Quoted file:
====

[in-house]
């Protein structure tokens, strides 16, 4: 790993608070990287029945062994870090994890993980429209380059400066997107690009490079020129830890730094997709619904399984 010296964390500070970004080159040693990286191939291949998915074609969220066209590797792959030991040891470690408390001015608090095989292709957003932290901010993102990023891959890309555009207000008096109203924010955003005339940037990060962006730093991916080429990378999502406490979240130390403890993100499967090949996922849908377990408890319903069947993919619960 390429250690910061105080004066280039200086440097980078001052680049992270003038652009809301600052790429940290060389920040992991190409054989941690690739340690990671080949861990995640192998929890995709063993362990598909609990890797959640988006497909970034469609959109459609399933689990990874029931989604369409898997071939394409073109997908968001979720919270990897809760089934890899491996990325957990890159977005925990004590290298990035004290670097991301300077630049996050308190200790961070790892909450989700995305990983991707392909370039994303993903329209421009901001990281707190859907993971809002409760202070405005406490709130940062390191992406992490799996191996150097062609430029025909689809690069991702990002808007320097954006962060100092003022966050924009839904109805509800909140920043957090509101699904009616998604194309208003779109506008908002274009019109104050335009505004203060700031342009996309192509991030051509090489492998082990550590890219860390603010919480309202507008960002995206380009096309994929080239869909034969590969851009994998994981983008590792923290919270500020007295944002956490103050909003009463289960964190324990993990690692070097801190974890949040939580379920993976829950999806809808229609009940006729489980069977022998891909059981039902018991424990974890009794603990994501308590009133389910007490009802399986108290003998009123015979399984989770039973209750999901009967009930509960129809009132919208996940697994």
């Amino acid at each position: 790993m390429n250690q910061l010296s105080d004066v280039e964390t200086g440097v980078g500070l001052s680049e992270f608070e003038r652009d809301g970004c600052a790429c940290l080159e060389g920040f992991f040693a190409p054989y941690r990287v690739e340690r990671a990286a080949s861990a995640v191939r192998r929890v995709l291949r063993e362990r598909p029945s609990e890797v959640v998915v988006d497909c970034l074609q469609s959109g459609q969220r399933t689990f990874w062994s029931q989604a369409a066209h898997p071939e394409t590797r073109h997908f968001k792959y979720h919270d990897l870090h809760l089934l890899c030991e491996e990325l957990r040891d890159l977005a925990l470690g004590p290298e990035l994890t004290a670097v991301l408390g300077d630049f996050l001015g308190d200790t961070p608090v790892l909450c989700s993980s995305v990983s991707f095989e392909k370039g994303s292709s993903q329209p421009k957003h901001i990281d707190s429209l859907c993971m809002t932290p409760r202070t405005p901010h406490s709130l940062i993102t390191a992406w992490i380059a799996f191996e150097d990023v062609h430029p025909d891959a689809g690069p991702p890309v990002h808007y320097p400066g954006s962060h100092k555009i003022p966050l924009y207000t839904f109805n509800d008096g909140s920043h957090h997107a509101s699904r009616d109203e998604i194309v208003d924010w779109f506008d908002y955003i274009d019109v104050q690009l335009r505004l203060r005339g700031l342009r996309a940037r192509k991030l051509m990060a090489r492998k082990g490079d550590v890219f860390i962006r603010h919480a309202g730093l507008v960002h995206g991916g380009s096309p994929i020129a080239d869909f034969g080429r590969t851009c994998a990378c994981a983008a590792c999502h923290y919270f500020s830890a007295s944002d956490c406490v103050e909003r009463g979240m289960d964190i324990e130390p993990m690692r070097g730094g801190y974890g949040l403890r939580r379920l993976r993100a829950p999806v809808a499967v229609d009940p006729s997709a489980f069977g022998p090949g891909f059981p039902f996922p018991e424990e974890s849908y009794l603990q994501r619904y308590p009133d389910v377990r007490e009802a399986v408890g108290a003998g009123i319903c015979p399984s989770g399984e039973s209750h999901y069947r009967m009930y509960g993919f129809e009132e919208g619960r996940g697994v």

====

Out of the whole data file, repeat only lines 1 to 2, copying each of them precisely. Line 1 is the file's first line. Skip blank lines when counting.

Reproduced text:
[in-house]
């Protein structure tokens, strides 16, 4: 790993608070990287029945062994870090994890993980429209380059400066997107690009490079020129830890730094997709619904399984 010296964390500070970004080159040693990286191939291949998915074609969220066209590797792959030991040891470690408390001015608090095989292709957003932290901010993102990023891959890309555009207000008096109203924010955003005339940037990060962006730093991916080429990378999502406490979240130390403890993100499967090949996922849908377990408890319903069947993919619960 390429250690910061105080004066280039200086440097980078001052680049992270003038652009809301600052790429940290060389920040992991190409054989941690690739340690990671080949861990995640192998929890995709063993362990598909609990890797959640988006497909970034469609959109459609399933689990990874029931989604369409898997071939394409073109997908968001979720919270990897809760089934890899491996990325957990890159977005925990004590290298990035004290670097991301300077630049996050308190200790961070790892909450989700995305990983991707392909370039994303993903329209421009901001990281707190859907993971809002409760202070405005406490709130940062390191992406992490799996191996150097062609430029025909689809690069991702990002808007320097954006962060100092003022966050924009839904109805509800909140920043957090509101699904009616998604194309208003779109506008908002274009019109104050335009505004203060700031342009996309192509991030051509090489492998082990550590890219860390603010919480309202507008960002995206380009096309994929080239869909034969590969851009994998994981983008590792923290919270500020007295944002956490103050909003009463289960964190324990993990690692070097801190974890949040939580379920993976829950999806809808229609009940006729489980069977022998891909059981039902018991424990974890009794603990994501308590009133389910007490009802399986108290003998009123015979399984989770039973209750999901009967009930509960129809009132919208996940697994």